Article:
Fringes, Fringes Everywhere
Lately I’ve been struck by the frequency with which I encounter the word fringe in the media.
I can recall a time when my only associations for the word were with the trim on my mother’s lampshades and the term “fringe benefits.”
Fringe entered English as frenge from French with the meaning, “an ornamental bordering, consisting of a narrow band to which are attached threads of silk, cotton, etc., either loose or formed into tassels or twists.”
In the poem Sir Gawain and the Green Knight (c. 1400), the hero’s saddle had “mony golde frenges.”
By the seventeenth century, fringe, originally an ornamental border, could refer to any kind of border perceived to exist at the edge of something else, for example, “the fringes of a circle” and “a thin fringe of timber surrounding the margin of a lake.”
Figuratively, fringe came to refer to the edges of anything:
the fringes of greatness
the fringes of repentance
the fringes of a conspiracy
the fringes of Edinburgh
In the nineteenth century, fringe came to mean what US speakers call “bangs”: a portion of the front hair brushed forward and cut short.
His thick, dark-brown mop of hair falls in a cherubic fringe over his forehead.
Her hair short, blonde, with an overgrown fringe swept to the side of her face.
Here are some current uses of fringe as noun and adjective.
Arsenal call off Lemar chase as Wenger switches focus to cutting fringe players from their bill.
I think we would be taking a risk bringing in fringe players from the big teams.
A fringe player is a player on a team that is not a regular starter in the first team. They may not even get on the bench often – they are at the fringe of the team, the edge.
The audit said Adams might have violated IRS tax code on taxable fringe benefits.
State employee salaries and fringe benefits will be added in the coming months.
A fringe benefit is any nonwage payment or benefit (e.g., pension plans, profit-sharing programs, vacation pay, and company-paid life, health, and unemployment insurance programs) granted to employees by employers. It may be required by law, granted unilaterally by employers, or obtained through collective bargaining.
As if playing to the crowd, Guan drained his putt from the fringe for a birdie.
He advanced it to the fringe, then left himself with almost five feet for bogey.
In golf, the fringe is the section of the fairway, typically forming an apron shape at the front, that links the green and the fairway together. The fringe is usually cut at an interim depth to the shorter green and the longer fairway, but all should allow for a ball to roll across the surface.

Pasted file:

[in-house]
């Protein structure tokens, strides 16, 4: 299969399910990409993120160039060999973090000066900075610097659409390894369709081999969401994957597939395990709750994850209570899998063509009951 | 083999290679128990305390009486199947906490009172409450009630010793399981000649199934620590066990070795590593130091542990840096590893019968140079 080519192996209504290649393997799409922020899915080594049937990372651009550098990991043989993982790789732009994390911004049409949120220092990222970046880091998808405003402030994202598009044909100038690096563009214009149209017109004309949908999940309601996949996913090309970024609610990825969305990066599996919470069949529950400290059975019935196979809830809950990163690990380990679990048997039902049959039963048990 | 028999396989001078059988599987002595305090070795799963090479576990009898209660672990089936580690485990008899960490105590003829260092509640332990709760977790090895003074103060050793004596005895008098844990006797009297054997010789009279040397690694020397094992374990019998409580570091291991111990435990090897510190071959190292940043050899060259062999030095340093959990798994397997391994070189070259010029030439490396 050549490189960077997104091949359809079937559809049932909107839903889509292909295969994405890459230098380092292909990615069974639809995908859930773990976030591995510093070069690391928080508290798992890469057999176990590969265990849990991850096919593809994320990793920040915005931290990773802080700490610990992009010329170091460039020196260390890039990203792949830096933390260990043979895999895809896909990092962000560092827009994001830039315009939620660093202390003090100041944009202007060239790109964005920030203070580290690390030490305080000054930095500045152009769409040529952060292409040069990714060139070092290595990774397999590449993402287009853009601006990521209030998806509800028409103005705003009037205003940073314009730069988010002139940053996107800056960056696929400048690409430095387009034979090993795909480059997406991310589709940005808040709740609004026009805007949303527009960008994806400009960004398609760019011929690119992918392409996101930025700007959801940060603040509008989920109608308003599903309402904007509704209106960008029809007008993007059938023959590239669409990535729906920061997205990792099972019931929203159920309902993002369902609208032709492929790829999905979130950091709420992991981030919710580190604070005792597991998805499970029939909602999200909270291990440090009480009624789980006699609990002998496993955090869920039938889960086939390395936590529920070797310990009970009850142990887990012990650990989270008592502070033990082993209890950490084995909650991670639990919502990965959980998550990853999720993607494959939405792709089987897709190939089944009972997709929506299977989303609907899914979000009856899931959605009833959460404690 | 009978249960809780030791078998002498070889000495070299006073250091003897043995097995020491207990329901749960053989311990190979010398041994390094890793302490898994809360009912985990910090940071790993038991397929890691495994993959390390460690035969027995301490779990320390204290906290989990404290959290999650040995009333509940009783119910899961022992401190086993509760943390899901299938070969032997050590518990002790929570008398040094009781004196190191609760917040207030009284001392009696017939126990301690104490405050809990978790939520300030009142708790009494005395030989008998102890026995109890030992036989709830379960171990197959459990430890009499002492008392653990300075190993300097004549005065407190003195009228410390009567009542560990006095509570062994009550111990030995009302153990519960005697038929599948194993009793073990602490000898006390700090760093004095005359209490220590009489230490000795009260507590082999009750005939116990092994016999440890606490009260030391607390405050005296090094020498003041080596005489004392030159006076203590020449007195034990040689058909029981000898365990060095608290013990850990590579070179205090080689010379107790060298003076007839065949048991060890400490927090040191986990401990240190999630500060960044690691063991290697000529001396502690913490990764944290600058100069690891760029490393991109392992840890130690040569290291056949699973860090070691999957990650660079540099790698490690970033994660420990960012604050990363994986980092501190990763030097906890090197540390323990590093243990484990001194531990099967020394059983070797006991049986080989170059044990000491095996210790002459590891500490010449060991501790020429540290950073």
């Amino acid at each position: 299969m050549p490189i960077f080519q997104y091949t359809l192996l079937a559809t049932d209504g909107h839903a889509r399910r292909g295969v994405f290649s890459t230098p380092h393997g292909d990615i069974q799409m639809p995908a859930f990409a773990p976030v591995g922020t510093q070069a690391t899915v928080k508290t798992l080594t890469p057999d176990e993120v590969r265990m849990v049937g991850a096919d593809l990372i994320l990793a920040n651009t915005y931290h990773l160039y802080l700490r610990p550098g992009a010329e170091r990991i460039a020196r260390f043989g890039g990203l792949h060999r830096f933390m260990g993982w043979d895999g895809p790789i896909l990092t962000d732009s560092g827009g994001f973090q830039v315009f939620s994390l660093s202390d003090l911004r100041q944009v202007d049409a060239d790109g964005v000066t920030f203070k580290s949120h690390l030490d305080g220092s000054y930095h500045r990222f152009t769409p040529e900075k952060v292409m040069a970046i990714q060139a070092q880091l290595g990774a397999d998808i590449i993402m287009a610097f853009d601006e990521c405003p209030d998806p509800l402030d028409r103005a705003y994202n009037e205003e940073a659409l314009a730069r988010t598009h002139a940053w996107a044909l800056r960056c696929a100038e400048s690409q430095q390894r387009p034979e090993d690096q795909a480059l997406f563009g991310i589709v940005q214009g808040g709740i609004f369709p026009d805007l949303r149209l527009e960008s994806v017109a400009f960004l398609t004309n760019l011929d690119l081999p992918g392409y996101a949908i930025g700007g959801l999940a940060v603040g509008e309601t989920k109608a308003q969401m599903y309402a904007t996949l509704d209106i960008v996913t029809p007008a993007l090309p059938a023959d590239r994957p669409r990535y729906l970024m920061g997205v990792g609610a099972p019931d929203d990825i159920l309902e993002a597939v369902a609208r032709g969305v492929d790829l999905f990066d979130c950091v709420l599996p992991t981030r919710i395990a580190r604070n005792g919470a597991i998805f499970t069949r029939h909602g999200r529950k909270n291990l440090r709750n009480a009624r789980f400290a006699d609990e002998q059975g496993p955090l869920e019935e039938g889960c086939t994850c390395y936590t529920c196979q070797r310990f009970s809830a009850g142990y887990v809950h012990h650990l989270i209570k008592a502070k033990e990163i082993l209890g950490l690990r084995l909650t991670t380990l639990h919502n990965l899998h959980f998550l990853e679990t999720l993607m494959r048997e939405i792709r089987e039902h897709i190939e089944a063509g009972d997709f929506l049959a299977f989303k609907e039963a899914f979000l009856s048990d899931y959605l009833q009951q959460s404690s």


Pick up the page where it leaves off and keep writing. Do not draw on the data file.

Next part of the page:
The district includes Foulsham, Aylsham, plus Norwich fringe towns and villages.
An example of this is the high demand for dwellings in the city fringe suburbs.
The urban fringe, sometimes also called the “urban-rural fringe,” is the area of land where town meets country.
Our family is Unitarian Universalist — a fringe religion that is, in some ways, as difficult to describe as it is to say.
Children born and raised on the religious fringe are a distinctive yet largely unstudied social phenomenon.
The term “fringe religion” is not easily defined. The term can refer to Mormonism, Shia Muslims, Odinists, cargo cults, or any set of beliefs out of the mainstream. And even mainstream Christian denominations, like Catholics and Baptists, have their “fringes.” Generally, religious believers on the fringe disagree with conventional teachings about morality and the divine.
In the 1950s, plate tectonics was a fringe theory.
Before Copernicus, the idea that the earth revolved around the sun was a fringe theory.
A fringe theory is an idea or a viewpoint which differs from the accepted scholarship of the time within its field.
Although more fringes remain, I’ll close with “lunatic fringe.”
We need two parties that try to appeal to the middle third of the electorate, and ignore the 10% lunatic fringe on each extreme.
But the idea that language has a terrible power over the brain, and can be easily manipulated by the powerful, is in no way limited to a lunatic fringe.
The OED defines “lunatic fringe” as “a minority group of adherents to a political or other movement or set of beliefs.”
Merriam-Webster defines the term as “the members of a usually political or social movement espousing extreme, eccentric, or fanatical views.
Teddy Roosevelt is often mentioned as having popularized the term in the political context:
There is apt to be a lunatic fringe among the votaries of any forward movement.
Earlier than the political use, however, the term “lunatic fringe” referred to a hairstyle.
LUNATIC Fringe” is the name given to the fashion of cropping the hair and letting the ends hang down over the forehead. —Wheeling Daily Register, July 1875.
“The girls!” exclaimed Miss Lizzie, lifting her eyebrows till they met the “lunatic fringe” of hair which straggled uncurled down her forehead. —Oliver’s Optics Magazine, February 1874.
Note: Oliver Optic’s Magazine: Our Boys and Girls, was a nineteenth-century American children’s magazine published in Boston from 1867 to 1875.
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